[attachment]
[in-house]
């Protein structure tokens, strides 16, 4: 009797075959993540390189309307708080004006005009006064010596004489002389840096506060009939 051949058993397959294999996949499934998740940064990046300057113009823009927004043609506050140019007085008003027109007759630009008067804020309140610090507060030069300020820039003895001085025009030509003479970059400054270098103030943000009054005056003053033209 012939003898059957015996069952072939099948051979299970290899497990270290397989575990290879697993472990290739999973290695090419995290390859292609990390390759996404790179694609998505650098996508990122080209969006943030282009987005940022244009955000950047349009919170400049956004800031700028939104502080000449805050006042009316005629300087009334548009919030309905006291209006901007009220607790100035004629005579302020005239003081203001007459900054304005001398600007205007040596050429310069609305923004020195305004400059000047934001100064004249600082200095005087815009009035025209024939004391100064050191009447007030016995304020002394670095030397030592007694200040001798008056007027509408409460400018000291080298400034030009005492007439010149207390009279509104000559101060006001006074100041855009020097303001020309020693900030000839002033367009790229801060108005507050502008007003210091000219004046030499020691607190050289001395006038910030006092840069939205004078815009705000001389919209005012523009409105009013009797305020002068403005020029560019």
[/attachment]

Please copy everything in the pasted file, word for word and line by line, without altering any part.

[in-house]
């Protein structure tokens, strides 16, 4: 009797075959993540390189309307708080004006005009006064010596004489002389840096506060009939 051949058993397959294999996949499934998740940064990046300057113009823009927004043609506050140019007085008003027109007759630009008067804020309140610090507060030069300020820039003895001085025009030509003479970059400054270098103030943000009054005056003053033209 012939003898059957015996069952072939099948051979299970290899497990270290397989575990290879697993472990290739999973290695090419995290390859292609990390390759996404790179694609998505650098996508990122080209969006943030282009987005940022244009955000950047349009919170400049956004800031700028939104502080000449805050006042009316005629300087009334548009919030309905006291209006901007009220607790100035004629005579302020005239003081203001007459900054304005001398600007205007040596050429310069609305923004020195305004400059000047934001100064004249600082200095005087815009009035025209024939004391100064050191009447007030016995304020002394670095030397030592007694200040001798008056007027509408409460400018000291080298400034030009005492007439010149207390009279509104000559101060006001006074100041855009020097303001020309020693900030000839002033367009790229801060108005507050502008007003210091000219004046030499020691607190050289001395006038910030006092840069939205004078815009705000001389919209005012523009409105009013009797305020002068403005020029560019």